Lots of military personnel have an interest in firearms. This makes sense: firearm proficiency is required throughout the military, even for jobs that don’t require daily use of a firearm. There is a high rate of firearms ownership among military personnel, and larger PX, BX, and MCX locations actually have gun counters where firearms can be purchased right on the installation. But what about private sales between individual servicemembers?
In recent years many states have enacted laws regulating the transfer and sale of firearms between individuals. For those of us living in Washington State, this is old news: Washington was the first state to require background checks on all firearms sales, which means even private sales need to be conducted through a federally licensed firearm dealer (FFL). Today, 22 jurisdictions require such a process for at least handguns, and many follow Washington’s lead in requiring it for all firearms sales.
Every so often, two service members who both live on-base want to conduct a transfer of a firearm between the two of them. The question that comes up is: “do we have to still follow the state law and take the gun to a local gun dealer to conduct this transfer, or can we just sell it directly because we both live on federal land?”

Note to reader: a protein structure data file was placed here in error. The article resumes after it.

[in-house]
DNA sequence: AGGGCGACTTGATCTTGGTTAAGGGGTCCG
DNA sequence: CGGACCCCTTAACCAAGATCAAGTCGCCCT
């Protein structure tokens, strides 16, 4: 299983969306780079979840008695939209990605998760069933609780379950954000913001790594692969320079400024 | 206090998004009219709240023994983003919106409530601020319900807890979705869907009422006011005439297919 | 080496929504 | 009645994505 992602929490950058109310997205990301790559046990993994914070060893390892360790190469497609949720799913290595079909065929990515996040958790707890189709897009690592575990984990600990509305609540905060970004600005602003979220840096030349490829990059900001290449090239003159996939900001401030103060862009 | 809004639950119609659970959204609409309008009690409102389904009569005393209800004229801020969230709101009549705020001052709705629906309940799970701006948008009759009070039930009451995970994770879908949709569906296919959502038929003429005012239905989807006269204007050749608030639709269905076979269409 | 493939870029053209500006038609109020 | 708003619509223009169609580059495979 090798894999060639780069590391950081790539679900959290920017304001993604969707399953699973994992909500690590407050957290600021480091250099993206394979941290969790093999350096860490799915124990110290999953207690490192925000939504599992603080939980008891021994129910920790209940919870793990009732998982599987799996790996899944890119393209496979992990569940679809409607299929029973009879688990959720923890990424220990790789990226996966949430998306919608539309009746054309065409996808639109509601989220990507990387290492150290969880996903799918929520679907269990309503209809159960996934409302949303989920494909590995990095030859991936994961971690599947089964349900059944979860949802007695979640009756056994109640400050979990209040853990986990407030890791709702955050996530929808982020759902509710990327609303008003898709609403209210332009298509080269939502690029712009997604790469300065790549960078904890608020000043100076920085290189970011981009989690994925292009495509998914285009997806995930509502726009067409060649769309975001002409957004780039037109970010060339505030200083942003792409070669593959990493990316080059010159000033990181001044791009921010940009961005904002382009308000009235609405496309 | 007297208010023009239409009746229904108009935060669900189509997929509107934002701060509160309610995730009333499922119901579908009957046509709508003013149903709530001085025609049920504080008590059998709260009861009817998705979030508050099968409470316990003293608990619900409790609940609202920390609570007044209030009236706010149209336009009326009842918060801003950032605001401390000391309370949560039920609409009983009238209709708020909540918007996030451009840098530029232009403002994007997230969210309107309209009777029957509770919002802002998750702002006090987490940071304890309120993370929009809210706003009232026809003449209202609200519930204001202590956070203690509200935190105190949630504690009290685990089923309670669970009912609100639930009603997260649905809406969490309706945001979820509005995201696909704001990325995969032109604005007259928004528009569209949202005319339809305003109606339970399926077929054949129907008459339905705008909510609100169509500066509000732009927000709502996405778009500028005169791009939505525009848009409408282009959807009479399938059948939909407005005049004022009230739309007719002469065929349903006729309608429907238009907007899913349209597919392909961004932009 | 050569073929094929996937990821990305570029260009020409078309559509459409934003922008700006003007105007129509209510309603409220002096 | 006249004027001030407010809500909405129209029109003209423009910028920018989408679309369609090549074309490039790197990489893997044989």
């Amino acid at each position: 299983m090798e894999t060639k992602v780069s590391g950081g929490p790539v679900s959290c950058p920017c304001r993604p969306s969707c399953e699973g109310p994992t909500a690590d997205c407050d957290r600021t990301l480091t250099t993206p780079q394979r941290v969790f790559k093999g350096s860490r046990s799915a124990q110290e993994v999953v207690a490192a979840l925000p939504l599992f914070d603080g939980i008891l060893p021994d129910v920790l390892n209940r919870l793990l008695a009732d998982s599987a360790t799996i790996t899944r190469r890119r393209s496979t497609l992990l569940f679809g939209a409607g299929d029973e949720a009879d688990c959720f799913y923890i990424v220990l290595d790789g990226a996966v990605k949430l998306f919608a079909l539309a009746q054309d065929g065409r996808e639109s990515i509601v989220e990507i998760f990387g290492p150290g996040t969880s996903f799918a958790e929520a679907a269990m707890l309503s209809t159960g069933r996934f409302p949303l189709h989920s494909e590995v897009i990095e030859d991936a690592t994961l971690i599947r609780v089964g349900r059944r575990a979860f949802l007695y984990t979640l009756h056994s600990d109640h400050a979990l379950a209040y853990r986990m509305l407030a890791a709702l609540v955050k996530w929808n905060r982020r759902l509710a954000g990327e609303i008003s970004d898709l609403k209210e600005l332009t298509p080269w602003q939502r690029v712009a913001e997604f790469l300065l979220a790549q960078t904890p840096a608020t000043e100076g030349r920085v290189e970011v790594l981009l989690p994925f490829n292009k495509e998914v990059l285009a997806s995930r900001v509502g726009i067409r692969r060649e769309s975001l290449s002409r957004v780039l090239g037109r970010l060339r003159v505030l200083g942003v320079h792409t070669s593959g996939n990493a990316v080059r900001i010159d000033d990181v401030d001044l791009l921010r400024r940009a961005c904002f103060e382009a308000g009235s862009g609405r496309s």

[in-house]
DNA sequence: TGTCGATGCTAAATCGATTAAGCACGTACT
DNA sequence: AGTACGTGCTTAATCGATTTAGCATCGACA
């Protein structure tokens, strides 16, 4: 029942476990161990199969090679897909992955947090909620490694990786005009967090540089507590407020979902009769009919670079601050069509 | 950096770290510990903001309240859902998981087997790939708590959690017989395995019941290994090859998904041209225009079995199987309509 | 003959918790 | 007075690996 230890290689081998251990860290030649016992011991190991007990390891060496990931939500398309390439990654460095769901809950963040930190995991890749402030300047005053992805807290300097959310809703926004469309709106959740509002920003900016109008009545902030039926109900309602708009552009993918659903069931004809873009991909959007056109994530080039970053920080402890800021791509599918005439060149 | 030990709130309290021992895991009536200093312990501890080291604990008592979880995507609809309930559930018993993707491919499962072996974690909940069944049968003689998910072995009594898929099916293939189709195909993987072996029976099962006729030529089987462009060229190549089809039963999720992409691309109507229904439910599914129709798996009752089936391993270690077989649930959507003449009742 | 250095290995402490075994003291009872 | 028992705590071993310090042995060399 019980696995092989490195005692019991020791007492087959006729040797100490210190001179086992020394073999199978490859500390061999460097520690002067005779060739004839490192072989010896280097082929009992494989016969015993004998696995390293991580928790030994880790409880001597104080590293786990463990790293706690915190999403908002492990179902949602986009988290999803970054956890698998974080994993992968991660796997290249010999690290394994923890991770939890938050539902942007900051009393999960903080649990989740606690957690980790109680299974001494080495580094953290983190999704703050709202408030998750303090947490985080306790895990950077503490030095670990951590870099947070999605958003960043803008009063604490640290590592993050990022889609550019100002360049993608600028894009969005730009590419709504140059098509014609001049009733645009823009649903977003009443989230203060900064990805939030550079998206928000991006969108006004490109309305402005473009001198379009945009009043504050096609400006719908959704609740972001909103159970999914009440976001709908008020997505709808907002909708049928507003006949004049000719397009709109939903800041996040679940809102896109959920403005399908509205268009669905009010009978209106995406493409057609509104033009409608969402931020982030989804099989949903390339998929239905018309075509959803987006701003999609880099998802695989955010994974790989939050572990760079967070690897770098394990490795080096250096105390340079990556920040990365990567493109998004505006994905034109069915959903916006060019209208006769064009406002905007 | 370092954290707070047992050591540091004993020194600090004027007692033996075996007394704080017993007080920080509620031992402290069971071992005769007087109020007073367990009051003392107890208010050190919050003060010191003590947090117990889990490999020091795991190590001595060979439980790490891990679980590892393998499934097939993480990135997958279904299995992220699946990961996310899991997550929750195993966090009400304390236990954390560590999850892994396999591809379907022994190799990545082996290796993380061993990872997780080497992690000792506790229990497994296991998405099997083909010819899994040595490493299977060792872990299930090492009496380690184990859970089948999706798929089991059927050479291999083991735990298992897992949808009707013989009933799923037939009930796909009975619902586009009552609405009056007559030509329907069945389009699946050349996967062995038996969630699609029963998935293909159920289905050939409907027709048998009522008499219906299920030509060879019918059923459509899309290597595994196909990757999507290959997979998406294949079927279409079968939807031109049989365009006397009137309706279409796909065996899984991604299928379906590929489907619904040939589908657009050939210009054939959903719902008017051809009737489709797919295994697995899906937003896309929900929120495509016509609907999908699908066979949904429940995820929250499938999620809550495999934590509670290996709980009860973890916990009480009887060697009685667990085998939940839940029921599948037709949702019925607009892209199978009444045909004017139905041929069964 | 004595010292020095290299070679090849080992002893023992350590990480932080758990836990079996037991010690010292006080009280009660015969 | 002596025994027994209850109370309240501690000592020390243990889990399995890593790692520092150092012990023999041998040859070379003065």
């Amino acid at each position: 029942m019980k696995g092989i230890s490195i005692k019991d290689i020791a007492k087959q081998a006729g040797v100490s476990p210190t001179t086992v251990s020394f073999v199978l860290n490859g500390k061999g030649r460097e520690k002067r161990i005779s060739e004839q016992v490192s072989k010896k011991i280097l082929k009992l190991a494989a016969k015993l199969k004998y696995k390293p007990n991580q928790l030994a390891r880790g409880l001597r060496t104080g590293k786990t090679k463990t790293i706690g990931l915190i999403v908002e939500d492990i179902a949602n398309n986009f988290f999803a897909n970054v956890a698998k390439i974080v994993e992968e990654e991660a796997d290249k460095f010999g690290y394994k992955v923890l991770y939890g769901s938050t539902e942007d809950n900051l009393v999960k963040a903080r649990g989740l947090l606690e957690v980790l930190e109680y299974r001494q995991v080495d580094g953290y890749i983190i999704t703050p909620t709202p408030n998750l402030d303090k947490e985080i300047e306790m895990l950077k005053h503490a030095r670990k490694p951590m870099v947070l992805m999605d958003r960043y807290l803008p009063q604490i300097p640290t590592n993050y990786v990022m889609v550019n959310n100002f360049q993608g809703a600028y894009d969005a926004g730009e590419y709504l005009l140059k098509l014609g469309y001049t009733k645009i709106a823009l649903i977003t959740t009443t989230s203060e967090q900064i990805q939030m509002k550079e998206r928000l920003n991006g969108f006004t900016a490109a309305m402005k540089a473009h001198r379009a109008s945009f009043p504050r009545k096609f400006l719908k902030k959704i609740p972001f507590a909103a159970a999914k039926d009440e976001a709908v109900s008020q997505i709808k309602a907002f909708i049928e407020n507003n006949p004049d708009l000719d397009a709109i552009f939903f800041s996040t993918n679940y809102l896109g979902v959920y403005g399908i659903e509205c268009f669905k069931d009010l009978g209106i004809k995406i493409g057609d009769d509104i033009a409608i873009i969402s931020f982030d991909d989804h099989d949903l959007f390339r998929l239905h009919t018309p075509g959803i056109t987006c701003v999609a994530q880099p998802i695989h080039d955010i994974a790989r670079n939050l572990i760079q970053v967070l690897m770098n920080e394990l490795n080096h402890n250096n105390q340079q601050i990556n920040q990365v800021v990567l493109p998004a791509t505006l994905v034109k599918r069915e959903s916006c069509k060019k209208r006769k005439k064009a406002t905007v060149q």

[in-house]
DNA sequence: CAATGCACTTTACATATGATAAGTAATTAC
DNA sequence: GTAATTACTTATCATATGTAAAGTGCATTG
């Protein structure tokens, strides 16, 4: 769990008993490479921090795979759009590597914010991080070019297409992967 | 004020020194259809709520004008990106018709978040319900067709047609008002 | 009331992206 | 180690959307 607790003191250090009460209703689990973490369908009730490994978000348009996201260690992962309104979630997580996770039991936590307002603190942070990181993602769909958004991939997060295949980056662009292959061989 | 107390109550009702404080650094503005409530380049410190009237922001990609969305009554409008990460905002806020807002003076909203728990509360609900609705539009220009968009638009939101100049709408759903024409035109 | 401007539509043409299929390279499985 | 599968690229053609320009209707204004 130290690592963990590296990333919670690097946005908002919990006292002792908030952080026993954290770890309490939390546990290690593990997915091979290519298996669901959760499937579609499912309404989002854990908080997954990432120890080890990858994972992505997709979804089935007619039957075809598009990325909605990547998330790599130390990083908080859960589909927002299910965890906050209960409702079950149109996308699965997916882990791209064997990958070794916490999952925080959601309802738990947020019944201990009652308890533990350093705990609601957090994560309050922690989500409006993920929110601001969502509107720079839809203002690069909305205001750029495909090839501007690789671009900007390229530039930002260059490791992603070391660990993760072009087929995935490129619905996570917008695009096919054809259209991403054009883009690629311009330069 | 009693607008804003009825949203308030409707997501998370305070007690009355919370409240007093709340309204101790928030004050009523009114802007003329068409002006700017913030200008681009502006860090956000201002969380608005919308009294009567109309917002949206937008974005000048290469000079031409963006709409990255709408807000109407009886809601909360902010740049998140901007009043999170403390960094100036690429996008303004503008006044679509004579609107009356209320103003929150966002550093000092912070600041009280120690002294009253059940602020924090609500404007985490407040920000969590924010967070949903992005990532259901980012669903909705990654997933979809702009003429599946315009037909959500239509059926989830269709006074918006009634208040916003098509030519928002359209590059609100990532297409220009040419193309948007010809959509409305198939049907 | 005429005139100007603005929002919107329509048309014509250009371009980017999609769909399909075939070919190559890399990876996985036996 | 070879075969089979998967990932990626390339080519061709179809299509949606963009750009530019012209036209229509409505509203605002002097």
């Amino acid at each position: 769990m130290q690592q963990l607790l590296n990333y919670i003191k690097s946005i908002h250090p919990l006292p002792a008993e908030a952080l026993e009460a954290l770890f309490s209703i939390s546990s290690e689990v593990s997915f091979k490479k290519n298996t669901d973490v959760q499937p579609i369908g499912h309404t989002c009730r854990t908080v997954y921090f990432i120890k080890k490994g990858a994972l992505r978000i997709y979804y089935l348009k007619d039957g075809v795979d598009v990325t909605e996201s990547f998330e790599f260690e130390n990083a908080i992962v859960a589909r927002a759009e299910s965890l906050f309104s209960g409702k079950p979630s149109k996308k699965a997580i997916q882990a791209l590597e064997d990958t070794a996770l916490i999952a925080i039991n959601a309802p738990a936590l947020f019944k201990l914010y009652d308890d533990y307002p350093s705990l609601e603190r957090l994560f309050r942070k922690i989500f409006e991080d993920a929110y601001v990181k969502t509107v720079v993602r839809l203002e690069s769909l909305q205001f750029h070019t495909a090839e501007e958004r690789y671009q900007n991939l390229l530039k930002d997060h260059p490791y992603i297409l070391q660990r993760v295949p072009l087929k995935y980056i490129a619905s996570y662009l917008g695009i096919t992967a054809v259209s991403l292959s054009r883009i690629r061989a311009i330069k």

Consider this scenario: a Soldier who lives in Army housing on JBLM, WA wants to sell his personally owned pistol to an Airman who also lives in military housing on JBLM. Technically, neither of them live “inside” the state of Washington because JBLM is a federal military reservation, where Washington State law has no authority. So, can they transfer the gun directly?
The answer is NO… not because of Washington state law, but of service regulations and the UCMJ. When it comes to firearms, all services have a regulation that requires that military personnel comply the laws of the State in which their base is located.
So, while the two JBLM servicemembers would not be breaking Washington state law by selling the gun directly, at least one of them (and likely both) would be violating a general order or regulation, and that’s not good. Failure to obey a general order or regulation is a violation of UCMJ Article 92, which can carry a maximum punishment of 2 years in jail and a dishonorable discharge at a general court-martial. The bottom line here is that all military personnel should always comply with both the laws of their state and all military regulations.
If you are worried that you may have exposed yourself to legal liability because you conducted a transfer, it may be worth consulting with a qualified military defense counsel to see what you could be facing. Our team has tons of experience with military legal matters, including firearm offenses and may be able to help you resolve your situation without any adverse action.
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